Understand who you’re talking to, where they’re coming from. It’s crucially important to distinguish between people who hold problematic or bigoted views unconsciously, and those who know how unpleasant their views are and embrace it. There are a few people who consciously hold destructive, violent, bigoted views. For most of these people it’s about power more than social beliefs. Fuck them right off. Don’t waste your time speaking to them. Fuck that shit. But most people are genuine, sincere, wanting the best, wanting the world to be better – even people who believe things which you think of as distasteful, unpleasant, discriminatory, bigoted. Speak to these people. Speak to the ordinary bigots.

The difficulty is finding the patience to let them express unpleasant opinions. It’s uncomfortable, it’s discomforting. It can make your skin crawl. But unfortunately that’s the deal. If you want to move them away from those beliefs, then you need them to listen to you. Which means you have to be willing to listen to them.

This idea that “all bigots should be shouted at” is wrong. People prefer shouting at bigots because it’s easier than thinking through the explanations and arguments. It’s easier to shout at someone who holds views that make you uncomfortable than to deal with that discomfort and talk to them.

But arguing that all bigots are the same and should be treated the same way is wrong. It’s wrong because it lumps all bigots into the same category of bigotedness. It is wrong because it entirely erases any chance of treating each individual bigot as an individual who will respond to patricular strategies of conversation. It’s wrong because it prevents us from pushing back against the bigotry in an effective way.

It might make us feel better to just shout at people whose views we find unpleasant, but if we really care about making the world less intolerant, less unpleasant – then it is also on us to sacrifice our own egotistical self-satisfaction. “Some bigots should be shouted at, and some bigots should be spoken to, and we should be careful to distinguish between them” would be a more helpful statement.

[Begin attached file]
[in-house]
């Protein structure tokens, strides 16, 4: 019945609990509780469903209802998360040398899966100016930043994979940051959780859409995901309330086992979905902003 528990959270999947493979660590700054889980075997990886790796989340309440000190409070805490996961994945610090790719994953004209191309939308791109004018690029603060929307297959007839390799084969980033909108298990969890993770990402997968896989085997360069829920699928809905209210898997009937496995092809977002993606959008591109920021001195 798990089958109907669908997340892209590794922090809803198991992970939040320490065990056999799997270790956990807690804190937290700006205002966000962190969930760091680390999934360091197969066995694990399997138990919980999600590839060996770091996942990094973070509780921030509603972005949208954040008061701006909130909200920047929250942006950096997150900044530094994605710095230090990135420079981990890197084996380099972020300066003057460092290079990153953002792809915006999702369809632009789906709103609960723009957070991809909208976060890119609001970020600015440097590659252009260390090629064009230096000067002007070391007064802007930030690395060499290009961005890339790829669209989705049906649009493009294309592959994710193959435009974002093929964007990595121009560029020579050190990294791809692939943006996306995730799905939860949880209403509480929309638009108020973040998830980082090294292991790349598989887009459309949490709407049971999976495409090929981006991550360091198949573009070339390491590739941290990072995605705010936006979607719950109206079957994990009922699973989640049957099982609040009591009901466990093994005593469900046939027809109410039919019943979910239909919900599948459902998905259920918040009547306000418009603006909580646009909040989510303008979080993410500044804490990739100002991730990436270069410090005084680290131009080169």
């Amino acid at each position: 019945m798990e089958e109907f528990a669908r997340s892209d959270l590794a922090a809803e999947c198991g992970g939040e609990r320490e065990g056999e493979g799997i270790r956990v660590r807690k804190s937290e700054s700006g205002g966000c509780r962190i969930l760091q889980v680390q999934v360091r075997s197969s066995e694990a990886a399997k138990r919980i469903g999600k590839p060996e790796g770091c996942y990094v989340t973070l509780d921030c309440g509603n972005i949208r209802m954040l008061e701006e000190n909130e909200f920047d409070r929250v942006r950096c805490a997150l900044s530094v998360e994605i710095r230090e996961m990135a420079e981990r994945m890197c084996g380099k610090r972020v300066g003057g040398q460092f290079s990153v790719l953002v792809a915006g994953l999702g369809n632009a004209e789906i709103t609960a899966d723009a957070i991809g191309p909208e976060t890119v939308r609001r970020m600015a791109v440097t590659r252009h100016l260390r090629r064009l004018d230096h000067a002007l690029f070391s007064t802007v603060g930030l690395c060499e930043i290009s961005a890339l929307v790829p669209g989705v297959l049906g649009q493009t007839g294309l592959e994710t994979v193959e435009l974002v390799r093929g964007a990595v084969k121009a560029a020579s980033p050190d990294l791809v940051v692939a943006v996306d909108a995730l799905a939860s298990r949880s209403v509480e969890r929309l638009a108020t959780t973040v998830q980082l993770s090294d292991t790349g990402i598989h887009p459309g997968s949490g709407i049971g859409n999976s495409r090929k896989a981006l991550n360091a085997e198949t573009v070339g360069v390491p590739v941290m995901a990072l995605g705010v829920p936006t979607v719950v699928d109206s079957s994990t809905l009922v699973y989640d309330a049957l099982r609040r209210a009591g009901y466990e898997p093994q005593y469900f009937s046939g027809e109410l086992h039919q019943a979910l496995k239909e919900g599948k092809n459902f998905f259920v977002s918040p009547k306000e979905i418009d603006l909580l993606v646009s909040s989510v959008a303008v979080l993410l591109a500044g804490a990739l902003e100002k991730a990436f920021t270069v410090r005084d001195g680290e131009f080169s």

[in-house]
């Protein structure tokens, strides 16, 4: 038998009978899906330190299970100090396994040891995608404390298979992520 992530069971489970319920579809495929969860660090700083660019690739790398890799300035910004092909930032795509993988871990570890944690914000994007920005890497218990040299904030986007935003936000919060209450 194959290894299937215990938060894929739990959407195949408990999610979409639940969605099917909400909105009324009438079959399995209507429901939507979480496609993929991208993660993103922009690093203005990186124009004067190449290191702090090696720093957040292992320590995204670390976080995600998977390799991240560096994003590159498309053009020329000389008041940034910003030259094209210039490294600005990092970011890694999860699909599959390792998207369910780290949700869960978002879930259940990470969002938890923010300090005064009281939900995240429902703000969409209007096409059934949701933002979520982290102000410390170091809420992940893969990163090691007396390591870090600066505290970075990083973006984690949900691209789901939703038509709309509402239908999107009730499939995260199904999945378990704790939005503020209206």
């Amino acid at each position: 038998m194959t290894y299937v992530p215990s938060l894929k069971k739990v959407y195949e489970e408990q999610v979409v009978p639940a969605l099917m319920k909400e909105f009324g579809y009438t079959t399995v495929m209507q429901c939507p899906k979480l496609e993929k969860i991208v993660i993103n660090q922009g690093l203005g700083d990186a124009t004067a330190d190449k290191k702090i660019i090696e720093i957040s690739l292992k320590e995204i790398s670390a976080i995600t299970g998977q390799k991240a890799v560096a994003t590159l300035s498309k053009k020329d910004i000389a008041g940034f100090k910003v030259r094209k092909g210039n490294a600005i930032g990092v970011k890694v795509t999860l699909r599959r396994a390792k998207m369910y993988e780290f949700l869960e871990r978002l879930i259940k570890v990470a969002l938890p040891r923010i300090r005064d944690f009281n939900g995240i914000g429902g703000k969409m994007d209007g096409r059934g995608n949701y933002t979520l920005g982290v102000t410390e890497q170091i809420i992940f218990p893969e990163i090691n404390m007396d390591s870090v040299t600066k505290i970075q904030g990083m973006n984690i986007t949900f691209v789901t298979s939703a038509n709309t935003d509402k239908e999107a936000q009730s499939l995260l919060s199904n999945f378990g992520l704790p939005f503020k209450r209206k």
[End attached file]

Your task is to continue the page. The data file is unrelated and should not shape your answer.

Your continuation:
People are different. They will respond differently to different communication strategies. But the people who are unconsciously bigoted or unpleasant will generally not respond well to being shouted at. It’s difficult. It’s uncomfortable. But if you genuinely want to make a difference it is necessary to have genuine conversations with these people. Accept that their good faith opinions are held in good faith. But try and gently nudge them into thinking about the wider implications of narrow politics or simplistic solutions.

The aim is not to make them agree with you, or to abandon their beliefs and opinions. This is an unrealistic ambition. People aren’t going to simply abandon their sincere beliefs because of a single conversation with someone. The aim is to get them to think for themselves just a little bit more carefully, a little bit more clearly. The aim is to raise the level of political discourse, to demonstrate that a better way of talking about politics is possible.

An example would be when someone talks about immigration increasing the strain on public services – remind them that if public services are under strain, then they need more investment. It’s not immigration which caused the government to cut funding. If the response is that “we can’t afford to pay for public services”, remind them that we’re a wealthy nation and we can afford it, except for the fact that the wealthiest in society are draining wealth from the economy, hoarding it, and not putting enough back in to the society that they’re benefiting from.

If you have the chance, point out that the media – which is working to blame immigration for the pressure on public services – happens to be owned by the same wealth class which are the real cause of the problems with public services. Speak about how privatisation will only result in us having to pay more for worse services.

Do so with good humour and respect for the fact that they might not agree. Accept that they probably won’t agree but engage anyway. Engage them on a personal level to show that differences of opinion don’t need to result in antagonism and anger. The point isn’t necessarily to get them to agree with you. It’s to nudge the conversation to be a little more thoughtful and carefully considered.

People aren’t going to simply abandon their sincere beliefs because of a single conversation with someone. But they might begin to think differently, just a little. And the more conversations like this they have, the more they’ll think about their beliefs and question them. Have faith that over time, through the course of many conversations about various political issues, people’s minds can be changed profoundly.